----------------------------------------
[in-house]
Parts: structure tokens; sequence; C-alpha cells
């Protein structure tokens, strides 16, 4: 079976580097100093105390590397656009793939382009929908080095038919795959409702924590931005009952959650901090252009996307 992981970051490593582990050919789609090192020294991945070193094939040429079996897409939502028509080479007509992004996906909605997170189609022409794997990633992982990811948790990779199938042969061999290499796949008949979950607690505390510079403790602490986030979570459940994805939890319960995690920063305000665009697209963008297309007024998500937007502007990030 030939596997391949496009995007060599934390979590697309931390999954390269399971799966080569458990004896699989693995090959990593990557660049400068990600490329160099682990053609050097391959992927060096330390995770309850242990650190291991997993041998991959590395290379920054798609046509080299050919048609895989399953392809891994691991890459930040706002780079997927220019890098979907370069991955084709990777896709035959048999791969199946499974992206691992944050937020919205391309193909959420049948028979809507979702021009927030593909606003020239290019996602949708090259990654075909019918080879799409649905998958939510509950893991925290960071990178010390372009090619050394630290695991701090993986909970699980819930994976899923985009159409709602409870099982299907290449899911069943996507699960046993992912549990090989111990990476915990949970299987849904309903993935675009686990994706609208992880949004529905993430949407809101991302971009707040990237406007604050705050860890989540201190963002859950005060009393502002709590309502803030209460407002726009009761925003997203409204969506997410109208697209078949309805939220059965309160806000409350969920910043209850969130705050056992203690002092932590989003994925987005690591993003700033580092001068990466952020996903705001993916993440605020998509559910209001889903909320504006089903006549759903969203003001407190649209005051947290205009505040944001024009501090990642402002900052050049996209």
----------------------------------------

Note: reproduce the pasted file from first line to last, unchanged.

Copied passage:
[in-house]
Parts: structure tokens; sequence; C-alpha cells
């Protein structure tokens, strides 16, 4: 079976580097100093105390590397656009793939382009929908080095038919795959409702924590931005009952959650901090252009996307 992981970051490593582990050919789609090192020294991945070193094939040429079996897409939502028509080479007509992004996906909605997170189609022409794997990633992982990811948790990779199938042969061999290499796949008949979950607690505390510079403790602490986030979570459940994805939890319960995690920063305000665009697209963008297309007024998500937007502007990030 030939596997391949496009995007060599934390979590697309931390999954390269399971799966080569458990004896699989693995090959990593990557660049400068990600490329160099682990053609050097391959992927060096330390995770309850242990650190291991997993041998991959590395290379920054798609046509080299050919048609895989399953392809891994691991890459930040706002780079997927220019890098979907370069991955084709990777896709035959048999791969199946499974992206691992944050937020919205391309193909959420049948028979809507979702021009927030593909606003020239290019996602949708090259990654075909019918080879799409649905998958939510509950893991925290960071990178010390372009090619050394630290695991701090993986909970699980819930994976899923985009159409709602409870099982299907290449899911069943996507699960046993992912549990090989111990990476915990949970299987849904309903993935675009686990994706609208992880949004529905993430949407809101991302971009707040990237406007604050705050860890989540201190963002859950005060009393502002709590309502803030209460407002726009009761925003997203409204969506997410109208697209078949309805939220059965309160806000409350969920910043209850969130705050056992203690002092932590989003994925987005690591993003700033580092001068990466952020996903705001993916993440605020998509559910209001889903909320504006089903006549759903969203003001407190649209005051947290205009505040944001024009501090990642402002900052050049996209």